But last week, the Supreme Court rejected the core of Trump’s theory in Vance and Mazars. In Vance, the Court decided the president is not entitled to either absolute immunity or a heightened standard of review for a state criminal subpoena. The subpoenas the New York County District Attorney’s office had served to Trump’s accounting firms therefore can go forward. Mazars presented a similar question. There, the Court was asked to decide whether subpoenas issued by committees of the House of Representatives to Trump’s banks and accounting firms were barred. The Court held they were not.
Many see these cases as unequivocal losses for Trump. The upshot of Vance is that the President will likely have to make his tax returns public at some point. Mazars similarly suggests the House subpoenas are not quashed, at least for now. Both investigations can continue. But as others have pointed out, this is not a correct reading of these cases. It is unlikely any of the information sought by either the Manhattan DA or the House will be publicly available before the election this November—a clear victory for Trump.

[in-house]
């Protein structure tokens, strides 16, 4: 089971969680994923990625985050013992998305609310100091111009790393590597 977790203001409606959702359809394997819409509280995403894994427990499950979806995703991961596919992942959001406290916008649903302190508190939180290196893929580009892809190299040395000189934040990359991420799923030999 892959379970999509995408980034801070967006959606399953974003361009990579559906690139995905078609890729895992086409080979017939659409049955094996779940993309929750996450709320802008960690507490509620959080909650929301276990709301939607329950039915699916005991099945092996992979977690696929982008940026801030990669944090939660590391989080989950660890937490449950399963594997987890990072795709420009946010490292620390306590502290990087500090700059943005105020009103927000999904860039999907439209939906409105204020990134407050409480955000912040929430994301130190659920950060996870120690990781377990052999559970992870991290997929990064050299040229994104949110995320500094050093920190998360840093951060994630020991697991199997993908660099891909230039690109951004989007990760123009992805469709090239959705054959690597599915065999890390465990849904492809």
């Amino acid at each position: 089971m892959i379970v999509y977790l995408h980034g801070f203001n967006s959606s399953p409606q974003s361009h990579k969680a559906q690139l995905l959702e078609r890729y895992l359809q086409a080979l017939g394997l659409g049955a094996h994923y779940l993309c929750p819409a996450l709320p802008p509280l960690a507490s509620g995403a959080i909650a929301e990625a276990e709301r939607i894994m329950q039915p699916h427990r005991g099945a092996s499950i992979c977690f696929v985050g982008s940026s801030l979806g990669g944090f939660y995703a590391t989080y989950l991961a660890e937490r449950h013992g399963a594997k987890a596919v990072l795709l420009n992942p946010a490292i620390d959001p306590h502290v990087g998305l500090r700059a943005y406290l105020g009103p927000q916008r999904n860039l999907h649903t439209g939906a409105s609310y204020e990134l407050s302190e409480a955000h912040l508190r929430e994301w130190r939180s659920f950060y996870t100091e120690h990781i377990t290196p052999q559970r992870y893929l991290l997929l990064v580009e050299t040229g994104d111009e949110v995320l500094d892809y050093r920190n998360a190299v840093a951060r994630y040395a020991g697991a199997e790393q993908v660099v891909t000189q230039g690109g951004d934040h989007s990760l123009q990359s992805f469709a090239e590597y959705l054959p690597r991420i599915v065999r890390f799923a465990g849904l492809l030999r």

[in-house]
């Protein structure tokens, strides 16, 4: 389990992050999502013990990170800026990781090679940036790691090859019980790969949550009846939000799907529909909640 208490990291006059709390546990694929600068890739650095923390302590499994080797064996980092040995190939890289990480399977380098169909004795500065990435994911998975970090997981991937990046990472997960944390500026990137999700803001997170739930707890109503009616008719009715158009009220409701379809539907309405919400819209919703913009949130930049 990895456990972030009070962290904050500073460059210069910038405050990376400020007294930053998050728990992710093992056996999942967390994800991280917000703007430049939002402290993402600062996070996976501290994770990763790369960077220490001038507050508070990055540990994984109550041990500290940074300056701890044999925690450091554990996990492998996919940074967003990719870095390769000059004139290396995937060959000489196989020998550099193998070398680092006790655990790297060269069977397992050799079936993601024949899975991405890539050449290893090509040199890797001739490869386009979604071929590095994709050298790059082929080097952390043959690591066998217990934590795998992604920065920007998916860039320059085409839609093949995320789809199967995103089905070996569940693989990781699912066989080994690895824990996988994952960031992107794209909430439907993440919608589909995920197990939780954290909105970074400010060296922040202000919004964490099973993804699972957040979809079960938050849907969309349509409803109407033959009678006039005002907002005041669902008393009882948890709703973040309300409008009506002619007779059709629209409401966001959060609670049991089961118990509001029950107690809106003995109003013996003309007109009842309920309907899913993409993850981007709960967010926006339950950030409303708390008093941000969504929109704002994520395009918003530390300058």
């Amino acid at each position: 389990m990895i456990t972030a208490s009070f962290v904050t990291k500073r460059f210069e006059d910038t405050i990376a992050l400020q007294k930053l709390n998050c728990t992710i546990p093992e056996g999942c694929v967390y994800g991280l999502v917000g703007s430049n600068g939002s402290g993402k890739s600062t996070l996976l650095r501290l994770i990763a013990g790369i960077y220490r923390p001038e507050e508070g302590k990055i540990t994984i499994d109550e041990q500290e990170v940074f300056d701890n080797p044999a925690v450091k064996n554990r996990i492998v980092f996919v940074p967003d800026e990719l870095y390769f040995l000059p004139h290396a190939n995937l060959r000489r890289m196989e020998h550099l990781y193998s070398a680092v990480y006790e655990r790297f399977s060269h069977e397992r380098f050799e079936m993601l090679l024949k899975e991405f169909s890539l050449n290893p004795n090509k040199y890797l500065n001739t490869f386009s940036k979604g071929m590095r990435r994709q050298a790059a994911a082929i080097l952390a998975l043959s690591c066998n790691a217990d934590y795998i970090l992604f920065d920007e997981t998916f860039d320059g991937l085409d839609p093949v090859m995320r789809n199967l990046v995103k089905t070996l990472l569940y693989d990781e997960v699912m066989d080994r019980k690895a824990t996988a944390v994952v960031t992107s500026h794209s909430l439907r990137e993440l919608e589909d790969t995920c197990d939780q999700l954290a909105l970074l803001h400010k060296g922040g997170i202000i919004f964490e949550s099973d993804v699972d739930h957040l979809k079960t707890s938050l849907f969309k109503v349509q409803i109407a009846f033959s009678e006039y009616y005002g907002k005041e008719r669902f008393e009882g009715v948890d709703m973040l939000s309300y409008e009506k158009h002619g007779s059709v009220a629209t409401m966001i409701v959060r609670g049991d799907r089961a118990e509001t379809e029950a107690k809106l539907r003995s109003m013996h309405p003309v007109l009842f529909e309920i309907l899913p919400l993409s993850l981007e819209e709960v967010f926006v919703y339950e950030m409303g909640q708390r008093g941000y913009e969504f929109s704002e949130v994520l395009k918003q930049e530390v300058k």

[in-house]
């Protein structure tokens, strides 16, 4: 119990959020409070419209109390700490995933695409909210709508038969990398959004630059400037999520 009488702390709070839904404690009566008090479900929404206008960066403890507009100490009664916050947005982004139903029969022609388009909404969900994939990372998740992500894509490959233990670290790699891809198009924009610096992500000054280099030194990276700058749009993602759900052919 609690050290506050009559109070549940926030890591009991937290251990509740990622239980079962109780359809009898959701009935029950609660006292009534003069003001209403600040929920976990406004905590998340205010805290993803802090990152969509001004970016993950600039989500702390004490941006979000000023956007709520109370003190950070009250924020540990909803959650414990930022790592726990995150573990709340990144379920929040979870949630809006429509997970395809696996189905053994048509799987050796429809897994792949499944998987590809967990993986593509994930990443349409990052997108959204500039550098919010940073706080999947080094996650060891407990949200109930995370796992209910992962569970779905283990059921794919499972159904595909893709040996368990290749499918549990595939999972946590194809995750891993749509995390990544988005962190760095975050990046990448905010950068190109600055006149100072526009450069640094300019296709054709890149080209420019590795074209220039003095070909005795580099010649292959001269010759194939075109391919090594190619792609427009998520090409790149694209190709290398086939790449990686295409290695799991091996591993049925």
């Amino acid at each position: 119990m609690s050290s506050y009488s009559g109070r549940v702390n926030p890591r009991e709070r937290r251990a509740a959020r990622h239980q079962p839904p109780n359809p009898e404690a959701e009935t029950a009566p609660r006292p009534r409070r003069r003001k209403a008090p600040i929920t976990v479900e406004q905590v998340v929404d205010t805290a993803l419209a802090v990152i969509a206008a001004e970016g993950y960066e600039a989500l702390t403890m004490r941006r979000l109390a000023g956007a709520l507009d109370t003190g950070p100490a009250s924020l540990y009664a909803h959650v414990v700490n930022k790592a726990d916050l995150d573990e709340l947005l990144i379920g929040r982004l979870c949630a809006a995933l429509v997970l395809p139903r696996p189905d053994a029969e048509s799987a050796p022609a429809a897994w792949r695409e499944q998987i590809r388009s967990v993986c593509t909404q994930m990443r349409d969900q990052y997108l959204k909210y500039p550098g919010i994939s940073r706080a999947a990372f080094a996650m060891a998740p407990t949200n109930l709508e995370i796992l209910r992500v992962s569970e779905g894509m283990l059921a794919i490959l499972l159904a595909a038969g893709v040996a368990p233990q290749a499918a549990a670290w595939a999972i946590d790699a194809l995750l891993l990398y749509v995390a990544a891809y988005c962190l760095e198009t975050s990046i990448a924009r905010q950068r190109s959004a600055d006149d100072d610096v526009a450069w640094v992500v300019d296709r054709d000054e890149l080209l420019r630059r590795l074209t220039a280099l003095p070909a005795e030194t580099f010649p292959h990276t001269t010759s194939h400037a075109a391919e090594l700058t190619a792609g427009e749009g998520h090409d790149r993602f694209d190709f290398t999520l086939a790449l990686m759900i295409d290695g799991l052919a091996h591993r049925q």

Beneath the discussion of Trump’s financial records and subpoena power is an important debate over constitutional development. It is remarkable these cases were even before the Court at all. As Chief Justice John Roberts pointed out in Mazars, “[h]istorically, disputes over congressional demands for presidential documents have not ended up in court. Instead, they have been hashed out in the ‘hurly-burly, the give-and-take of the political process between the legislative and the executive.’” And yet, here the Court is inserting itself, and declaring itself to be the separation-of-powers police—something the Constitution neither requires nor contemplates.